As the #metoo movement has grown, non-disclosure agreements (“NDAs”) have generated significant attention and critique. NDAs are contracts negotiated by employers and departing employees. NDAs dictate that a departing employee is to be paid a certain amount of money in exchange for their silence. If the former employer later breaches the NDA, he or she will have breached the NDA contract and will then be obligated to refund the money. In some instances, the former employee will be contractually required to pay the former employer an additional amount of money as liquidated damages.
NDAs may sound suspicious but they are often used for legitimate reasons. This is true in the NBA. For instance, an employee of an NBA team may, in the course of his or her employment, learn certain trade secrets. Those secrets might include the team’s unique algorithms for player analytics or the team’s custom approaches to the sales of tickets and distribution of licenses. In that context, an NDA can supply reasonable protection for NBA teams (for more on this topic, check out a MIT Sloan Sports Analytics video of Roger Ford and me presenting on “Firewall: Protecting Sports Analytics and Data Through the Law”).
Yet with the Mavericks, it appears that NDAs have at least in part been used to limit public detectability of sexual misconduct in the workplace. This dynamic has played out in other high-profile contexts involving female employees who suffered harassment and abuse in the workplace. For instance, employees of film producer and accused rapist Harvey Weinstein were reportedly required to sign NDAs as a condition of receiving financial compensation. In sports, NDAs have played a critical role in keeping quiet sexual abuse committed by USA Gymnastics physician Larry Nassar and in silencing sexual misconduct allegations against outgoing Carolina Panthers owner Jerry Richardson.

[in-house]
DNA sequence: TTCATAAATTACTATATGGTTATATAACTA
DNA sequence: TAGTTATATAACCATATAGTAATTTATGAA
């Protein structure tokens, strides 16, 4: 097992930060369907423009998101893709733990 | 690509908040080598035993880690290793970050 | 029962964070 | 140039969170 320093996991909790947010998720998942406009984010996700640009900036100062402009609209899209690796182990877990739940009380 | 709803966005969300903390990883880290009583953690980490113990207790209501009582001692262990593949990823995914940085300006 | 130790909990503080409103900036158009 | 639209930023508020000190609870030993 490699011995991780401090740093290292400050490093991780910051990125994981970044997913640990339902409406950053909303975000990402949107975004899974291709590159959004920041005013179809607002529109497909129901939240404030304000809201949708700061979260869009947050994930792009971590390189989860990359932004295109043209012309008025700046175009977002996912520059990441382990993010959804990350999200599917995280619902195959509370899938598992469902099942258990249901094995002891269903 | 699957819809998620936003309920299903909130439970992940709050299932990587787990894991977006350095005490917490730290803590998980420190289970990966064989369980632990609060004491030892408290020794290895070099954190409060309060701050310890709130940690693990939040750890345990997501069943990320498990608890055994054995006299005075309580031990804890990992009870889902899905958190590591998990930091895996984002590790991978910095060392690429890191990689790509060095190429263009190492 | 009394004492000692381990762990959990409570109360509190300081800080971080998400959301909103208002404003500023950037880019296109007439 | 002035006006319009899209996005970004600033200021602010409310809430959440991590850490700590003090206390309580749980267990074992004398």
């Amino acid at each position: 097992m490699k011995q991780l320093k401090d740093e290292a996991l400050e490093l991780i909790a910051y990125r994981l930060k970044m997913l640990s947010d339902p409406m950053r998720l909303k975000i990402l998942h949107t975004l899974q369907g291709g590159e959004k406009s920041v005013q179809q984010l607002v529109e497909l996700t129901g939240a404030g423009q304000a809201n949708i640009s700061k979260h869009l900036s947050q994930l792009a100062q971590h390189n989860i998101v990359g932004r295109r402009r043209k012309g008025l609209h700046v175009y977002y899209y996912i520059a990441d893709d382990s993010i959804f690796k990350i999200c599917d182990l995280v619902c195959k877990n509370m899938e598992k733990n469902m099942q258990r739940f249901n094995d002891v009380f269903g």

When NDAs are used to prevent accountability of sexual misconduct in the workplace, they make it more likely that a perpetrator will commit future harm. Some state lawmakers, such as New York State senators Martin Malavé Dilan and Brad Hoylman, have proposed legislation that would prevent the enforceability of NDAs when they conceal sexual harassment and misconduct in the workplace. Perhaps the Mavericks story will lead to a similar legislative effort in Texas.
Michael McCann, SI's legal analyst, provides legal and business analysis for The Crossover. He is also the Associate Dean for Academic Affairs at the University of New Hampshire School of Law and co-author with Ed O'Bannon of the new book Court Justice: The Inside Story of My Battle Against the NCAA.